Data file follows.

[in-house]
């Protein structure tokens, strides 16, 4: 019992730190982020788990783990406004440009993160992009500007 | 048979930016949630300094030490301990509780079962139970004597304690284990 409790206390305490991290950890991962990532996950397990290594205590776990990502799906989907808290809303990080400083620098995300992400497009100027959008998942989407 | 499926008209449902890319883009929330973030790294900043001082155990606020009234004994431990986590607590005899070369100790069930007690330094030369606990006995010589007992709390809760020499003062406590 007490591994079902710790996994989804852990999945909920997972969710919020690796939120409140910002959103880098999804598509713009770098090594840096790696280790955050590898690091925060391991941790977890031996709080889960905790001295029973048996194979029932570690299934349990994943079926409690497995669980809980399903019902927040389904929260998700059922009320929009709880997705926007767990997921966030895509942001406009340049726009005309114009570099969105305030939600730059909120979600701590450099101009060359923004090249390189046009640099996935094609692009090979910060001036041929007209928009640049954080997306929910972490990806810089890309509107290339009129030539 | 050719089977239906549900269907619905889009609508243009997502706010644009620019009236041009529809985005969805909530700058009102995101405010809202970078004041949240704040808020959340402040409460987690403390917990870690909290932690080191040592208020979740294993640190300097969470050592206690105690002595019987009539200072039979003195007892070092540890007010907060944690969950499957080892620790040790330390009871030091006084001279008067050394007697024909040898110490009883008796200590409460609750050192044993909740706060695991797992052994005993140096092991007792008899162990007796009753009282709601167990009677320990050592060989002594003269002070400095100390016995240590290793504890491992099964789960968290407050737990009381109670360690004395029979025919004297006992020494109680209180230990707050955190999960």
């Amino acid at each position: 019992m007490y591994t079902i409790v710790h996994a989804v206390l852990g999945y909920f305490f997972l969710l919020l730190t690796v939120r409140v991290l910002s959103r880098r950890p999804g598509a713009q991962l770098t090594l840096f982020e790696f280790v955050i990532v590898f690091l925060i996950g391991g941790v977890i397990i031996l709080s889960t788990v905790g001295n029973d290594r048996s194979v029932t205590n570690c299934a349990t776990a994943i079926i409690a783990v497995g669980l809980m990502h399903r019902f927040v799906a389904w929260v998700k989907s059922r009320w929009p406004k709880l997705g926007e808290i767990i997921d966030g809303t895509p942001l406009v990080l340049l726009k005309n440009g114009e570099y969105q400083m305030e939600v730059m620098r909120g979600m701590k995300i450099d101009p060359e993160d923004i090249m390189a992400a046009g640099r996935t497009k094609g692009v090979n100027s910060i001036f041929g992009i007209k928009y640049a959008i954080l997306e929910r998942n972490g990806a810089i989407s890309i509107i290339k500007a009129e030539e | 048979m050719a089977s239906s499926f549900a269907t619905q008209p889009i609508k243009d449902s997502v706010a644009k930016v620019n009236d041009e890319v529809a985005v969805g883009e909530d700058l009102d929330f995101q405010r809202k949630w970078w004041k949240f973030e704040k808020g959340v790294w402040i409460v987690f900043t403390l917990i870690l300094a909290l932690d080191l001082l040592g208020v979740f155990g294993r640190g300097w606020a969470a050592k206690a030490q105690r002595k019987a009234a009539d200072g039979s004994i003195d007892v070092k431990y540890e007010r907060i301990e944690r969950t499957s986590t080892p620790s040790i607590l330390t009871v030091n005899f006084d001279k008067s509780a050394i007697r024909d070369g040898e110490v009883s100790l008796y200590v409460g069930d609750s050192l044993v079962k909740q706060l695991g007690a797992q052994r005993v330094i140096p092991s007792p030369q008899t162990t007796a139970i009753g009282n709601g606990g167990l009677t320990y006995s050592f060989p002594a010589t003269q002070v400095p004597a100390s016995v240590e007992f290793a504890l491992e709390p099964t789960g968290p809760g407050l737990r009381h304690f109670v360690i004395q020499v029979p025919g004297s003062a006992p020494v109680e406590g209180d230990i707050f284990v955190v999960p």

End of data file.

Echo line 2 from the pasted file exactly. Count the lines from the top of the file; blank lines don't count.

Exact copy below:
């Protein structure tokens, strides 16, 4: 019992730190982020788990783990406004440009993160992009500007 | 048979930016949630300094030490301990509780079962139970004597304690284990 409790206390305490991290950890991962990532996950397990290594205590776990990502799906989907808290809303990080400083620098995300992400497009100027959008998942989407 | 499926008209449902890319883009929330973030790294900043001082155990606020009234004994431990986590607590005899070369100790069930007690330094030369606990006995010589007992709390809760020499003062406590 007490591994079902710790996994989804852990999945909920997972969710919020690796939120409140910002959103880098999804598509713009770098090594840096790696280790955050590898690091925060391991941790977890031996709080889960905790001295029973048996194979029932570690299934349990994943079926409690497995669980809980399903019902927040389904929260998700059922009320929009709880997705926007767990997921966030895509942001406009340049726009005309114009570099969105305030939600730059909120979600701590450099101009060359923004090249390189046009640099996935094609692009090979910060001036041929007209928009640049954080997306929910972490990806810089890309509107290339009129030539 | 050719089977239906549900269907619905889009609508243009997502706010644009620019009236041009529809985005969805909530700058009102995101405010809202970078004041949240704040808020959340402040409460987690403390917990870690909290932690080191040592208020979740294993640190300097969470050592206690105690002595019987009539200072039979003195007892070092540890007010907060944690969950499957080892620790040790330390009871030091006084001279008067050394007697024909040898110490009883008796200590409460609750050192044993909740706060695991797992052994005993140096092991007792008899162990007796009753009282709601167990009677320990050592060989002594003269002070400095100390016995240590290793504890491992099964789960968290407050737990009381109670360690004395029979025919004297006992020494109680209180230990707050955190999960």